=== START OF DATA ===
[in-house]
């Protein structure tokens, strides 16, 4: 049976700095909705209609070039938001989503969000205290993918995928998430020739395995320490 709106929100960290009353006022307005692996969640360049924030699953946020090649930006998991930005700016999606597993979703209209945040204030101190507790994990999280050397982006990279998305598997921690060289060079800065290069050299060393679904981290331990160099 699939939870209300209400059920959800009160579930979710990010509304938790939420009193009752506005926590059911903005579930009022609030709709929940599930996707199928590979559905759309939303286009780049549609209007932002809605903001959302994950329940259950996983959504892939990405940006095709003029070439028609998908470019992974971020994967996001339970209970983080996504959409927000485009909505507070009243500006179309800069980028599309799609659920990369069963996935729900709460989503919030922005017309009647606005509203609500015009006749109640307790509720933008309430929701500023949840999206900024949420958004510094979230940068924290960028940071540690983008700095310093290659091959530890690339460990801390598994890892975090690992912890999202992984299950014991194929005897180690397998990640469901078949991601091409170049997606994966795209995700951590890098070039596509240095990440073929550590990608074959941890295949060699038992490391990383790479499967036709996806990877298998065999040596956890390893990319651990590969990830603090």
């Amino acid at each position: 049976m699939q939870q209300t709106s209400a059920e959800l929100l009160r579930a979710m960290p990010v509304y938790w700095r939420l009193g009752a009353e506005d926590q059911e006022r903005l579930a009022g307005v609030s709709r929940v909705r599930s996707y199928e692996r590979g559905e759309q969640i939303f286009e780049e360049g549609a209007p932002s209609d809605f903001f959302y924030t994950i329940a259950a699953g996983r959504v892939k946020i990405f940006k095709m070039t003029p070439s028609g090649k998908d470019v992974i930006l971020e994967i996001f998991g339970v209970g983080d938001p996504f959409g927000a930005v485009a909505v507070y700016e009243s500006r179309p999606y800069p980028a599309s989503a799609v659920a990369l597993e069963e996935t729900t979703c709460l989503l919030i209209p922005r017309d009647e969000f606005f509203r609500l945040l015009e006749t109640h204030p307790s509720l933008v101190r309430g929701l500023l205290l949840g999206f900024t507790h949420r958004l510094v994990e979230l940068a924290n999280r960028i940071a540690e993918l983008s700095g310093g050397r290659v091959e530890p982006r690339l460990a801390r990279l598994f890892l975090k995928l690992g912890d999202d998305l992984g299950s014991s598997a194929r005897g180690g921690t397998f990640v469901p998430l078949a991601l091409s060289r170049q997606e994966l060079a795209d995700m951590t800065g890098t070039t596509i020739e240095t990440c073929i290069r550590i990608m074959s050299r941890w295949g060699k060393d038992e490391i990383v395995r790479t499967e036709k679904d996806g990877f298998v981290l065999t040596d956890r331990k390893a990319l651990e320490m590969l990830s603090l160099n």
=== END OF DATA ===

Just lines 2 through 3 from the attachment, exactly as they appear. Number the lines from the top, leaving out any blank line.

């Protein structure tokens, strides 16, 4: 049976700095909705209609070039938001989503969000205290993918995928998430020739395995320490 709106929100960290009353006022307005692996969640360049924030699953946020090649930006998991930005700016999606597993979703209209945040204030101190507790994990999280050397982006990279998305598997921690060289060079800065290069050299060393679904981290331990160099 699939939870209300209400059920959800009160579930979710990010509304938790939420009193009752506005926590059911903005579930009022609030709709929940599930996707199928590979559905759309939303286009780049549609209007932002809605903001959302994950329940259950996983959504892939990405940006095709003029070439028609998908470019992974971020994967996001339970209970983080996504959409927000485009909505507070009243500006179309800069980028599309799609659920990369069963996935729900709460989503919030922005017309009647606005509203609500015009006749109640307790509720933008309430929701500023949840999206900024949420958004510094979230940068924290960028940071540690983008700095310093290659091959530890690339460990801390598994890892975090690992912890999202992984299950014991194929005897180690397998990640469901078949991601091409170049997606994966795209995700951590890098070039596509240095990440073929550590990608074959941890295949060699038992490391990383790479499967036709996806990877298998065999040596956890390893990319651990590969990830603090």
């Amino acid at each position: 049976m699939q939870q209300t709106s209400a059920e959800l929100l009160r579930a979710m960290p990010v509304y938790w700095r939420l009193g009752a009353e506005d926590q059911e006022r903005l579930a009022g307005v609030s709709r929940v909705r599930s996707y199928e692996r590979g559905e759309q969640i939303f286009e780049e360049g549609a209007p932002s209609d809605f903001f959302y924030t994950i329940a259950a699953g996983r959504v892939k946020i990405f940006k095709m070039t003029p070439s028609g090649k998908d470019v992974i930006l971020e994967i996001f998991g339970v209970g983080d938001p996504f959409g927000a930005v485009a909505v507070y700016e009243s500006r179309p999606y800069p980028a599309s989503a799609v659920a990369l597993e069963e996935t729900t979703c709460l989503l919030i209209p922005r017309d009647e969000f606005f509203r609500l945040l015009e006749t109640h204030p307790s509720l933008v101190r309430g929701l500023l205290l949840g999206f900024t507790h949420r958004l510094v994990e979230l940068a924290n999280r960028i940071a540690e993918l983008s700095g310093g050397r290659v091959e530890p982006r690339l460990a801390r990279l598994f890892l975090k995928l690992g912890d999202d998305l992984g299950s014991s598997a194929r005897g180690g921690t397998f990640v469901p998430l078949a991601l091409s060289r170049q997606e994966l060079a795209d995700m951590t800065g890098t070039t596509i020739e240095t990440c073929i290069r550590i990608m074959s050299r941890w295949g060699k060393d038992e490391i990383v395995r790479t499967e036709k679904d996806g990877f298998v981290l065999t040596d956890r331990k390893a990319l651990e320490m590969l990830s603090l160099n």